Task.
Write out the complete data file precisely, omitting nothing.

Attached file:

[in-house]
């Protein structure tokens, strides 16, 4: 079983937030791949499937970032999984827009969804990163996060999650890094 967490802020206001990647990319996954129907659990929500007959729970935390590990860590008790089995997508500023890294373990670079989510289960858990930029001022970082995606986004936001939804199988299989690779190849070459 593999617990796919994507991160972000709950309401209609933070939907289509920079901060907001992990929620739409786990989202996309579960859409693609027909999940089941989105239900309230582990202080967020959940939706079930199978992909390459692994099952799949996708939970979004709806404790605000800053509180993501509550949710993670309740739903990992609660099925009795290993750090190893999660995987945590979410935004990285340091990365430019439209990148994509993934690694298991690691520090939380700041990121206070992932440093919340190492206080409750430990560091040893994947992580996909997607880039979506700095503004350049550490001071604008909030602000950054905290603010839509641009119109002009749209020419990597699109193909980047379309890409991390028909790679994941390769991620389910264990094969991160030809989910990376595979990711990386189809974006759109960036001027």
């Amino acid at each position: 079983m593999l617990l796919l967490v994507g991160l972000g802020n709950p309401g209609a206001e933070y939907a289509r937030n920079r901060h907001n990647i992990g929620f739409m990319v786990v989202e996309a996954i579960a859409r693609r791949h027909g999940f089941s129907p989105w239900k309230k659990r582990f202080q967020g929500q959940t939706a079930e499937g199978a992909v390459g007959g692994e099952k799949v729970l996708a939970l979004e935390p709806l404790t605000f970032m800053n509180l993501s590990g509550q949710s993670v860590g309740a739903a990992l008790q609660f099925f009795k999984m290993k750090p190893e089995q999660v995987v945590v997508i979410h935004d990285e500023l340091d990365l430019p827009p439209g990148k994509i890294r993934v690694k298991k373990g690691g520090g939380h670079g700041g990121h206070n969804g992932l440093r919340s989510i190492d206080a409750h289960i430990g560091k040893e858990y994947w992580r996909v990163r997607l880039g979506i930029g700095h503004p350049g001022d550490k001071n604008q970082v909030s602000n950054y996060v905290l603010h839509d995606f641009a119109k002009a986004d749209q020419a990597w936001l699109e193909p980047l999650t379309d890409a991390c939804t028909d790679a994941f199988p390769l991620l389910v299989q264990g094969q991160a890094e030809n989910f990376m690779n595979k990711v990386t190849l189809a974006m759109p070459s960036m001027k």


[in-house]
């Protein structure tokens, strides 16, 4: 079983937030791949499937970032999984827009969804990163996060999650890094 967490802020206001990647990319996954129907659990929500007959729970935390590990860590008790089995997508500023890294373990670079989510289960858990930029001022970082995606986004936001939804199988299989690779190849070459 593999617990796919994507991160972000709950309401209609933070939907289509920079901060907001992990929620739409786990989202996309579960859409693609027909999940089941989105239900309230582990202080967020959940939706079930199978992909390459692994099952799949996708939970979004709806404790605000800053509180993501509550949710993670309740739903990992609660099925009795290993750090190893999660995987945590979410935004990285340091990365430019439209990148994509993934690694298991690691520090939380700041990121206070992932440093919340190492206080409750430990560091040893994947992580996909997607880039979506700095503004350049550490001071604008909030602000950054905290603010839509641009119109002009749209020419990597699109193909980047379309890409991390028909790679994941390769991620389910264990094969991160030809989910990376595979990711990386189809974006759109960036001027």
């Amino acid at each position: 079983m593999l617990l796919l967490v994507g991160l972000g802020n709950p309401g209609a206001e933070y939907a289509r937030n920079r901060h907001n990647i992990g929620f739409m990319v786990v989202e996309a996954i579960a859409r693609r791949h027909g999940f089941s129907p989105w239900k309230k659990r582990f202080q967020g929500q959940t939706a079930e499937g199978a992909v390459g007959g692994e099952k799949v729970l996708a939970l979004e935390p709806l404790t605000f970032m800053n509180l993501s590990g509550q949710s993670v860590g309740a739903a990992l008790q609660f099925f009795k999984m290993k750090p190893e089995q999660v995987v945590v997508i979410h935004d990285e500023l340091d990365l430019p827009p439209g990148k994509i890294r993934v690694k298991k373990g690691g520090g939380h670079g700041g990121h206070n969804g992932l440093r919340s989510i190492d206080a409750h289960i430990g560091k040893e858990y994947w992580r996909v990163r997607l880039g979506i930029g700095h503004p350049g001022d550490k001071n604008q970082v909030s602000n950054y996060v905290l603010h839509d995606f641009a119109k002009a986004d749209q020419a990597w936001l699109e193909p980047l999650t379309d890409a991390c939804t028909d790679a994941f199988p390769l991620l389910v299989q264990g094969q991160a890094e030809n989910f990376m690779n595979k990711v990386t190849l189809a974006m759109p070459s960036m001027k």